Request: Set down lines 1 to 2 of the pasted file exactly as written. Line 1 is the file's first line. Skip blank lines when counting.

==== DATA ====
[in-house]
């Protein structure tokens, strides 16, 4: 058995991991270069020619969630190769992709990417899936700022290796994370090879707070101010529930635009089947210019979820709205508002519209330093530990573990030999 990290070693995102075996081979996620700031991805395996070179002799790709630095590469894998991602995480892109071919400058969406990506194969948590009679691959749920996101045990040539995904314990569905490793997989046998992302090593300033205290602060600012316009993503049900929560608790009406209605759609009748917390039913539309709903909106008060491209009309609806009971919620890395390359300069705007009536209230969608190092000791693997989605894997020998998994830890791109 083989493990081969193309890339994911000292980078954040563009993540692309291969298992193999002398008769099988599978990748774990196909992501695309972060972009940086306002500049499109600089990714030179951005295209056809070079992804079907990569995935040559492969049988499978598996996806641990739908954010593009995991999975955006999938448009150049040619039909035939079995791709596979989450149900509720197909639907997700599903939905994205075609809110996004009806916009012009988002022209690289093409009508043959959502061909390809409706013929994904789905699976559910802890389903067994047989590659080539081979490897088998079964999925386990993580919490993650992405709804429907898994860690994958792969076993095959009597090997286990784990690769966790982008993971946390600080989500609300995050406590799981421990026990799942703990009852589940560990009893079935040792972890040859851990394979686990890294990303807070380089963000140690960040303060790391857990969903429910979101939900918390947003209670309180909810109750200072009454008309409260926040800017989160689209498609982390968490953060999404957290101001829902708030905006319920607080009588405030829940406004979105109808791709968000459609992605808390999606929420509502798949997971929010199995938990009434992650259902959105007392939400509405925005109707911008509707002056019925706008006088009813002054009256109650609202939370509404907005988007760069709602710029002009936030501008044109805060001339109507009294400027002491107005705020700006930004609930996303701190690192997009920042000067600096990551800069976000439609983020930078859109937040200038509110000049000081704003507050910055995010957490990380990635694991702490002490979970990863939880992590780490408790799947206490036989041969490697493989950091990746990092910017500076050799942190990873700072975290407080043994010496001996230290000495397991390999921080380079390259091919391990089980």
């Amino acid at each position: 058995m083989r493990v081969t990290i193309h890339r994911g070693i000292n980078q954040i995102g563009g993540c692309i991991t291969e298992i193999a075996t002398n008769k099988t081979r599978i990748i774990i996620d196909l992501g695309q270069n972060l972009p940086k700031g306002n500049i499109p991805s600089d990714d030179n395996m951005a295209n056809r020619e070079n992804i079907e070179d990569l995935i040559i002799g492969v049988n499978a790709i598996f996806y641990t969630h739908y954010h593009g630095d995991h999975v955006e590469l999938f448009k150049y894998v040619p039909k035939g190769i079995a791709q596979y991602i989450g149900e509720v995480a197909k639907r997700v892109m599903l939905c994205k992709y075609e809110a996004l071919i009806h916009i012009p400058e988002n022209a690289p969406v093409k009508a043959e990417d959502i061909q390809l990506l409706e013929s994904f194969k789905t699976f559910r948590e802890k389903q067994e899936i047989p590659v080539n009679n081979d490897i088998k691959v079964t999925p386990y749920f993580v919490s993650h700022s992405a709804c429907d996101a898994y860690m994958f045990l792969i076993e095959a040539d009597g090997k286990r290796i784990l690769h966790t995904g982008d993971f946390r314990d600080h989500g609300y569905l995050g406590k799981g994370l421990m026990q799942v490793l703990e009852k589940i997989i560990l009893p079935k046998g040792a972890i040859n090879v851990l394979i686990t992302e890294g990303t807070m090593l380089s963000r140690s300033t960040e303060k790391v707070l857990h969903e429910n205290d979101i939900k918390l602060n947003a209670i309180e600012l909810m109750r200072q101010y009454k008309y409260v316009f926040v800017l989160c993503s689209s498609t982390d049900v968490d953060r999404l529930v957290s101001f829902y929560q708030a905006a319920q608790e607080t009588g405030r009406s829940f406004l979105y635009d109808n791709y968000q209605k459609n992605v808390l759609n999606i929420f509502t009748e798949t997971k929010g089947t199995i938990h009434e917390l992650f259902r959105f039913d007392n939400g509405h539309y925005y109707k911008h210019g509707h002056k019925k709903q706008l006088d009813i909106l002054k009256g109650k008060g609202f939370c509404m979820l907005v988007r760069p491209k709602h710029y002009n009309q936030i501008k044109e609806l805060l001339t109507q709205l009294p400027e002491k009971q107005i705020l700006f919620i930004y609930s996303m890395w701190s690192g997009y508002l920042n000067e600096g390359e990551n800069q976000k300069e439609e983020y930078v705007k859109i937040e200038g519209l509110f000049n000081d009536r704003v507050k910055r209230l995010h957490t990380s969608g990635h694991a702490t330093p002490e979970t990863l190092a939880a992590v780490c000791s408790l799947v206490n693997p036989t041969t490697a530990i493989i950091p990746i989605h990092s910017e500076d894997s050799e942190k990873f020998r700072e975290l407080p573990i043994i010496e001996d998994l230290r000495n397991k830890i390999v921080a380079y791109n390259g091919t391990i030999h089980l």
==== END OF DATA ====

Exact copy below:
[in-house]
């Protein structure tokens, strides 16, 4: 058995991991270069020619969630190769992709990417899936700022290796994370090879707070101010529930635009089947210019979820709205508002519209330093530990573990030999 990290070693995102075996081979996620700031991805395996070179002799790709630095590469894998991602995480892109071919400058969406990506194969948590009679691959749920996101045990040539995904314990569905490793997989046998992302090593300033205290602060600012316009993503049900929560608790009406209605759609009748917390039913539309709903909106008060491209009309609806009971919620890395390359300069705007009536209230969608190092000791693997989605894997020998998994830890791109 083989493990081969193309890339994911000292980078954040563009993540692309291969298992193999002398008769099988599978990748774990196909992501695309972060972009940086306002500049499109600089990714030179951005295209056809070079992804079907990569995935040559492969049988499978598996996806641990739908954010593009995991999975955006999938448009150049040619039909035939079995791709596979989450149900509720197909639907997700599903939905994205075609809110996004009806916009012009988002022209690289093409009508043959959502061909390809409706013929994904789905699976559910802890389903067994047989590659080539081979490897088998079964999925386990993580919490993650992405709804429907898994860690994958792969076993095959009597090997286990784990690769966790982008993971946390600080989500609300995050406590799981421990026990799942703990009852589940560990009893079935040792972890040859851990394979686990890294990303807070380089963000140690960040303060790391857990969903429910979101939900918390947003209670309180909810109750200072009454008309409260926040800017989160689209498609982390968490953060999404957290101001829902708030905006319920607080009588405030829940406004979105109808791709968000459609992605808390999606929420509502798949997971929010199995938990009434992650259902959105007392939400509405925005109707911008509707002056019925706008006088009813002054009256109650609202939370509404907005988007760069709602710029002009936030501008044109805060001339109507009294400027002491107005705020700006930004609930996303701190690192997009920042000067600096990551800069976000439609983020930078859109937040200038509110000049000081704003507050910055995010957490990380990635694991702490002490979970990863939880992590780490408790799947206490036989041969490697493989950091990746990092910017500076050799942190990873700072975290407080043994010496001996230290000495397991390999921080380079390259091919391990089980």